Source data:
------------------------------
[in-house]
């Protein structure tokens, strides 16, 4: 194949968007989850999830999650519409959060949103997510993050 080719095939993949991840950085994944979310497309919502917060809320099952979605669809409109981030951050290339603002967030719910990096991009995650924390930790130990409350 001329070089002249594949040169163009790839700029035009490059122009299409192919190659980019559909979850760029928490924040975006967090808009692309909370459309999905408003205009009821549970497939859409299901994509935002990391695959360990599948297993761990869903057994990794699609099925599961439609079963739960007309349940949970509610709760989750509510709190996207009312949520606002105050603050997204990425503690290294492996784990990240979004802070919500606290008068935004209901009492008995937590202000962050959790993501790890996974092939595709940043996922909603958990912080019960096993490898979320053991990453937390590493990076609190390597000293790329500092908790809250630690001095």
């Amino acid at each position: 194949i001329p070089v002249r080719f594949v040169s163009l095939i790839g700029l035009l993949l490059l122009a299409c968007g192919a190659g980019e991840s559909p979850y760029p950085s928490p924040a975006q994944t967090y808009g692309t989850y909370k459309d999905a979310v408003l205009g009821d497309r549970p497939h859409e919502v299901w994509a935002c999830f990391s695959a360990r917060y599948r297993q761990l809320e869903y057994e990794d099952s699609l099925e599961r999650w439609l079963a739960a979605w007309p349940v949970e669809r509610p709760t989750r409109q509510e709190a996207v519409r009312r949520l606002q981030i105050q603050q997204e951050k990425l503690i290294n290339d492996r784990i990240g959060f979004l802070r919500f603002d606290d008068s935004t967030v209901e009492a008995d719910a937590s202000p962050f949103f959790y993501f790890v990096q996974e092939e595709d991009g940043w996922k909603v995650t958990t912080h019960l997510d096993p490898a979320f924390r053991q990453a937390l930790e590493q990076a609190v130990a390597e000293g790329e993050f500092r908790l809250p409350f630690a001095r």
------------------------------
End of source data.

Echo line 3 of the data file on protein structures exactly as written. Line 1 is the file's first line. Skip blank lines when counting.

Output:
């Amino acid at each position: 194949i001329p070089v002249r080719f594949v040169s163009l095939i790839g700029l035009l993949l490059l122009a299409c968007g192919a190659g980019e991840s559909p979850y760029p950085s928490p924040a975006q994944t967090y808009g692309t989850y909370k459309d999905a979310v408003l205009g009821d497309r549970p497939h859409e919502v299901w994509a935002c999830f990391s695959a360990r917060y599948r297993q761990l809320e869903y057994e990794d099952s699609l099925e599961r999650w439609l079963a739960a979605w007309p349940v949970e669809r509610p709760t989750r409109q509510e709190a996207v519409r009312r949520l606002q981030i105050q603050q997204e951050k990425l503690i290294n290339d492996r784990i990240g959060f979004l802070r919500f603002d606290d008068s935004t967030v209901e009492a008995d719910a937590s202000p962050f949103f959790y993501f790890v990096q996974e092939e595709d991009g940043w996922k909603v995650t958990t912080h019960l997510d096993p490898a979320f924390r053991q990453a937390l930790e590493q990076a609190v130990a390597e000293g790329e993050f500092r908790l809250p409350f630690a001095r």